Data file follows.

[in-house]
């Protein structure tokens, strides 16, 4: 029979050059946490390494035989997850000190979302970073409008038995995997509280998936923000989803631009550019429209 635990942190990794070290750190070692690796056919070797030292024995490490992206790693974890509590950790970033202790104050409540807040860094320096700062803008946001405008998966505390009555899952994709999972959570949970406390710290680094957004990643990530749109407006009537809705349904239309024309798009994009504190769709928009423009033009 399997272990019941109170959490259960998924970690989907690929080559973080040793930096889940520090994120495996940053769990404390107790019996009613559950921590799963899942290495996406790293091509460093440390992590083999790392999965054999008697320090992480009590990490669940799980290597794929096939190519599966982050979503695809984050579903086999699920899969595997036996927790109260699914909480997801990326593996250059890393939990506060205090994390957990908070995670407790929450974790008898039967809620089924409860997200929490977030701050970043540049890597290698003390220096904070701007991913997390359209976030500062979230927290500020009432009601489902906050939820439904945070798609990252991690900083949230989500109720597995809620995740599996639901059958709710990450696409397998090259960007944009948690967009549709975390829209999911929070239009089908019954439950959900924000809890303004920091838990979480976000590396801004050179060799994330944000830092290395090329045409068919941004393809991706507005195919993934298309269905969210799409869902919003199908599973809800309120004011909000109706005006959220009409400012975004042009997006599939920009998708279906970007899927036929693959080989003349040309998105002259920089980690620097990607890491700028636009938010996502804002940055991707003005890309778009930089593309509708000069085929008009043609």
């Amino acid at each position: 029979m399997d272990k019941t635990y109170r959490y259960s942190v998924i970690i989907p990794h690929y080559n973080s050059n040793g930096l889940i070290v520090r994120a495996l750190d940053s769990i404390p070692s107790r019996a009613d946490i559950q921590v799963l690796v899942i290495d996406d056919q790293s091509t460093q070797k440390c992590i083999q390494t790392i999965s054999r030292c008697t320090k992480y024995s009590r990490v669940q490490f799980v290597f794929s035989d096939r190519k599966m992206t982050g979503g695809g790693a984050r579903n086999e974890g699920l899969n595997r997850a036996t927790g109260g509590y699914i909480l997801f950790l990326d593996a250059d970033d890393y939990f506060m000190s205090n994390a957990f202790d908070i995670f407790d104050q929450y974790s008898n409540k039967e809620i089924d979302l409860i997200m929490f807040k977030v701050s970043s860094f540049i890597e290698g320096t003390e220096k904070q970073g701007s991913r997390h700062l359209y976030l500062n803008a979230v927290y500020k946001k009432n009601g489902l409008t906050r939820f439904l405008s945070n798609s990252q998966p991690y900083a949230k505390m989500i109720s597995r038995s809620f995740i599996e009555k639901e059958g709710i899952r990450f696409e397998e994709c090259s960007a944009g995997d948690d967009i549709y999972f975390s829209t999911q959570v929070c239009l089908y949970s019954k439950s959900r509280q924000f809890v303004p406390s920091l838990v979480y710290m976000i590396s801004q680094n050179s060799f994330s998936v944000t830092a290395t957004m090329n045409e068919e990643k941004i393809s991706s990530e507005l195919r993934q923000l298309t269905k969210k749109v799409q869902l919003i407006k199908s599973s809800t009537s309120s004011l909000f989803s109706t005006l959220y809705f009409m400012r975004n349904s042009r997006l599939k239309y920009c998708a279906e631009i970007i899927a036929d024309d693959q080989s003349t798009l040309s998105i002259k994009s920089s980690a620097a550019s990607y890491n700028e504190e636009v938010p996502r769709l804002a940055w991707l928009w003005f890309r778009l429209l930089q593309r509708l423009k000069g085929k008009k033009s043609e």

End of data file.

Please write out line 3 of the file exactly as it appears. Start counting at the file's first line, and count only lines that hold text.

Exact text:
């Amino acid at each position: 029979m399997d272990k019941t635990y109170r959490y259960s942190v998924i970690i989907p990794h690929y080559n973080s050059n040793g930096l889940i070290v520090r994120a495996l750190d940053s769990i404390p070692s107790r019996a009613d946490i559950q921590v799963l690796v899942i290495d996406d056919q790293s091509t460093q070797k440390c992590i083999q390494t790392i999965s054999r030292c008697t320090k992480y024995s009590r990490v669940q490490f799980v290597f794929s035989d096939r190519k599966m992206t982050g979503g695809g790693a984050r579903n086999e974890g699920l899969n595997r997850a036996t927790g109260g509590y699914i909480l997801f950790l990326d593996a250059d970033d890393y939990f506060m000190s205090n994390a957990f202790d908070i995670f407790d104050q929450y974790s008898n409540k039967e809620i089924d979302l409860i997200m929490f807040k977030v701050s970043s860094f540049i890597e290698g320096t003390e220096k904070q970073g701007s991913r997390h700062l359209y976030l500062n803008a979230v927290y500020k946001k009432n009601g489902l409008t906050r939820f439904l405008s945070n798609s990252q998966p991690y900083a949230k505390m989500i109720s597995r038995s809620f995740i599996e009555k639901e059958g709710i899952r990450f696409e397998e994709c090259s960007a944009g995997d948690d967009i549709y999972f975390s829209t999911q959570v929070c239009l089908y949970s019954k439950s959900r509280q924000f809890v303004p406390s920091l838990v979480y710290m976000i590396s801004q680094n050179s060799f994330s998936v944000t830092a290395t957004m090329n045409e068919e990643k941004i393809s991706s990530e507005l195919r993934q923000l298309t269905k969210k749109v799409q869902l919003i407006k199908s599973s809800t009537s309120s004011l909000f989803s109706t005006l959220y809705f009409m400012r975004n349904s042009r997006l599939k239309y920009c998708a279906e631009i970007i899927a036929d024309d693959q080989s003349t798009l040309s998105i002259k994009s920089s980690a620097a550019s990607y890491n700028e504190e636009v938010p996502r769709l804002a940055w991707l928009w003005f890309r778009l429209l930089q593309r509708l423009k000069g085929k008009k033009s043609e």